Utilities meet tight energy storage deadline
Fewer than four months ago, the still-emerging energy storage industry faced a big challenge.
With the Aliso Canyon natural gas field in Los Angeles essentially out of commission after a massive leak, the California Public Utilities Commission called on San Diego Gas & Electric and Southern California Edison to come up with storage solutions to help ward off the risk of power outages for the upcoming winter.
The two investor-owned utilities did not have to come up with a specific amount of storage but they were under a major time constraint: SCE had to find the sources by the end of the calendar year while SDG&E was given roughly the same target deadline.
It seemed like a tall order but in less than three months, SDG&E came back to the commission saying it had lined up two lithium-ion battery storage facilities totaling 37.5 megawatts that are scheduled to be ready by Jan. 31 of next year.
And on Thursday, the CPUC is expected to approve contracts SCE has procured with three developers for 27 megawatts of energy storage expected to be online by Dec. 31.
“It really is unprecedented to see it happen this quickly,” said Gabriel Petlin, an analyst with the energy division of the CPUC.
SCE expects to bring even more online by the end of the year.
Colin Cushnie, SCE’s vice president of energy procurement and management, told the Union-Tribune on Tuesday that the utility plans on adding 40 more megawatts of energy storage by the close of 2016, bringing its total to 67 megawatts.
“That was at the high end of our estimate of what might be available in a very short period of time,” Cushnie said.
For supporters of the nascent energy storage market, the quick responses from SDG&E and SCE indicate the industry is about to live up to the high expectations often attached to it.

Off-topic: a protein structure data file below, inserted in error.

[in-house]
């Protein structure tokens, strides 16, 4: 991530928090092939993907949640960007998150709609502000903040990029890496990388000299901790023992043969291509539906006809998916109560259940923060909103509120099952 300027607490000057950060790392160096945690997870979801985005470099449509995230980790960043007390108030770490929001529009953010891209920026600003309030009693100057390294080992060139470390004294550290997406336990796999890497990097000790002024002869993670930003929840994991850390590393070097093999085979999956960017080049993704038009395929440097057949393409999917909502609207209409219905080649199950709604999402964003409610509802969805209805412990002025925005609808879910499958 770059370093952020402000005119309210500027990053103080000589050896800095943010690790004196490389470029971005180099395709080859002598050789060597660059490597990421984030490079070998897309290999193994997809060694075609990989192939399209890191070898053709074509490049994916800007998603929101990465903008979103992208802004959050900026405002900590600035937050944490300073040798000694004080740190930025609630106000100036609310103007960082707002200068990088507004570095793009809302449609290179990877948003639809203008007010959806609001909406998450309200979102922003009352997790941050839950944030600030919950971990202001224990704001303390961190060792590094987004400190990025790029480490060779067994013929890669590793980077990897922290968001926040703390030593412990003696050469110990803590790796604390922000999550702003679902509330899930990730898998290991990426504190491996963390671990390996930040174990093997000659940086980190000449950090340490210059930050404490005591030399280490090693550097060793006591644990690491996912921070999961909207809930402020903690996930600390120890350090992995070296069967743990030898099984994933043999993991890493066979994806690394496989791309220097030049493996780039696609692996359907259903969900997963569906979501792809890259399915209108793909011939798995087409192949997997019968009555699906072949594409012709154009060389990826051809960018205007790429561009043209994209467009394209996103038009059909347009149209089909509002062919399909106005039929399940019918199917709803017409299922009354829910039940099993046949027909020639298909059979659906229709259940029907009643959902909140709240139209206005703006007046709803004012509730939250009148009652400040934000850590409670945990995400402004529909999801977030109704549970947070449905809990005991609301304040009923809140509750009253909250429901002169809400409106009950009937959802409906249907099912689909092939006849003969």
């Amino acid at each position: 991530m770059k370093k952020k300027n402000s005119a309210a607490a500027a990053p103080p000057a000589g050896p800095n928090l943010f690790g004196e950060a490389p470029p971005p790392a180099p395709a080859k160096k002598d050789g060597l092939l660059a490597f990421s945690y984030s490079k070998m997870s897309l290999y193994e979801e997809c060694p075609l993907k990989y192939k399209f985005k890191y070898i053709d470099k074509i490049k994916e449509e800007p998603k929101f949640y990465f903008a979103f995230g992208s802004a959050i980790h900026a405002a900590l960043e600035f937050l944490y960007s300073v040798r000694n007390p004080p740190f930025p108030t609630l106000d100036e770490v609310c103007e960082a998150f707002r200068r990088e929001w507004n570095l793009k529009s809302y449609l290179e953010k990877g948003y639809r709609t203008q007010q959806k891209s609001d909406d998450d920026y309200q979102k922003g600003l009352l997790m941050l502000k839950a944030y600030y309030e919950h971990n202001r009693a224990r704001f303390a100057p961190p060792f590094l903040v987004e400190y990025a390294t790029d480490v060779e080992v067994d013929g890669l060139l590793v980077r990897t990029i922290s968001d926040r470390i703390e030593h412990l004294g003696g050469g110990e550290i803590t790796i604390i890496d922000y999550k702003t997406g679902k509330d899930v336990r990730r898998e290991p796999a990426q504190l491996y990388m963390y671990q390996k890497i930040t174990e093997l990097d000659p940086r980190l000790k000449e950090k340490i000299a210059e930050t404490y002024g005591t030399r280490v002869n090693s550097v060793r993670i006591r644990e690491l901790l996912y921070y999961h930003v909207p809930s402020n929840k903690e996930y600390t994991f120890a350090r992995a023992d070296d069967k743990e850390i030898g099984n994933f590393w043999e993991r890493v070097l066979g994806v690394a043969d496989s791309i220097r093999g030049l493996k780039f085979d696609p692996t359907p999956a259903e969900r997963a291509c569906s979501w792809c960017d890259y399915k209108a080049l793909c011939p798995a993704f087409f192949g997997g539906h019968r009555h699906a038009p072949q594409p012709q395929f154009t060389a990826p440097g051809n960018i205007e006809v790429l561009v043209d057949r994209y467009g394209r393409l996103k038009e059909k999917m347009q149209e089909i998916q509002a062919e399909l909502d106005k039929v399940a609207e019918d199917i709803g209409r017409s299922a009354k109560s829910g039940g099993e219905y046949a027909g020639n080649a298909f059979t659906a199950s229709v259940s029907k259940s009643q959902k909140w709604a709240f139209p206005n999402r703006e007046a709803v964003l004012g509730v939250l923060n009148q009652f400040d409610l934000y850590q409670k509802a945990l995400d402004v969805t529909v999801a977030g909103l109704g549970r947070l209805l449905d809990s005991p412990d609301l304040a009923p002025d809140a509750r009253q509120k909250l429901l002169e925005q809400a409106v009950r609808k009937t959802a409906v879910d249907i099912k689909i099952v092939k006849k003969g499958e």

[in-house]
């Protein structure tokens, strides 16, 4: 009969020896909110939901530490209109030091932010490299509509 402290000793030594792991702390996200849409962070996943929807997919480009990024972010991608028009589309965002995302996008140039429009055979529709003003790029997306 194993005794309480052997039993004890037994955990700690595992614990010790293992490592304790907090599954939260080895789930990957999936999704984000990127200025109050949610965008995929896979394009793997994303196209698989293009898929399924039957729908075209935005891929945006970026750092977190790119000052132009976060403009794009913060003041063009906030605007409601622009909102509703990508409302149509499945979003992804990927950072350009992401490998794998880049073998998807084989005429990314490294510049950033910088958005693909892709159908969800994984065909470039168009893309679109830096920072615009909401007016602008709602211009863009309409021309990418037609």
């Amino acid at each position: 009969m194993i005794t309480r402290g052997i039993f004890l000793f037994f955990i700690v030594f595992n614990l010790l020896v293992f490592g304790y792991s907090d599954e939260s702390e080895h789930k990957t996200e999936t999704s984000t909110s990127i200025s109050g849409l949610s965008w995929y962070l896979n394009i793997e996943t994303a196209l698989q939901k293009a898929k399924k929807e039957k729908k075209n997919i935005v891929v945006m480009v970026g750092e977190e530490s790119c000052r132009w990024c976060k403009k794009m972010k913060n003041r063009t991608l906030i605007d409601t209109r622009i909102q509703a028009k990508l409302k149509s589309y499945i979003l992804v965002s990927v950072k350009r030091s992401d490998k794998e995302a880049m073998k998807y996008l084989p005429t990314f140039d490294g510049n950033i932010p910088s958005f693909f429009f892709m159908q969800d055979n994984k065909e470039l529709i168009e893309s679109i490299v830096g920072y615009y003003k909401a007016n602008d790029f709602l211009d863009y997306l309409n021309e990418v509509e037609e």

“What this really shows is how quickly we can add diversity to the fleet in these critical areas,” said Alex Morris, policy and regulatory affairs director at the California Energy Storage Alliance.
The CPUC order came in response to an emergency proclamation issued by Gov. Jerry Brown on Jan. 6.
Since the Aliso Canyon facility is the second-largest natural gas storage field in the western United States, there are worries that grid vulnerabilities may lead to power outages.
Brown ordered the CPUC and other state agencies ensure reliability of electricity while natural gas injections at Aliso’s 114 wells are inspected.
The latest figures from Southern California Gas — the utility that operates Aliso Canyon — show 20 of the wells have received approval by the Division of Oil Gas and Geothermal Resources (DOGGR) but injections won’t begin until DOGGR completes a safety review and the CPUC deems the field is safe.
SCE’s submissions consist of a 20-megawatt/80 megawatt-hour project that will use battery management software, a 2-megawatt lithium-ion battery array and a 5-megawatt lithium-ion system.
The anticipated extra 40-megawatt projects will come from energy storage devices that will be owned by SCE.
SDG&E signed its agreement with AES Energy Storage for a 30 megawatt/120 megawatt-hour facility in Escondido and a smaller 7.5 megawatt/30 megawatt-hour project in El Cajon.
The cost of energy storage contracts are paid by ratepayers. However, the financial details remain confidential, as per CPUC rules.
“What I can tell you is we were able to demonstrate to the CPUC this was a cost-effective deal for our customers,” said Josh Gerber, SDG&E’s manager of advanced technology integration.
Gerber said SDG&E has no further plans to add more storage projects before the end of this year.
The generally accepted figure for chemical, or battery, storage is $500 per kilowatt-hour, although some projects can run a bit higher depending on their complexity, while some academic papers have listed the break-even capital cost for large-scale storage systems at $100 per kilowatt-hour.
“It does have a cost,” Petlin said. “The objective was to avoid some of the other greater costs that are unknown — the cost of power outages, the cost of reliability issues. We can’t put a dollar figure on what the net cost figure is because we don’t know what we’re avoiding.”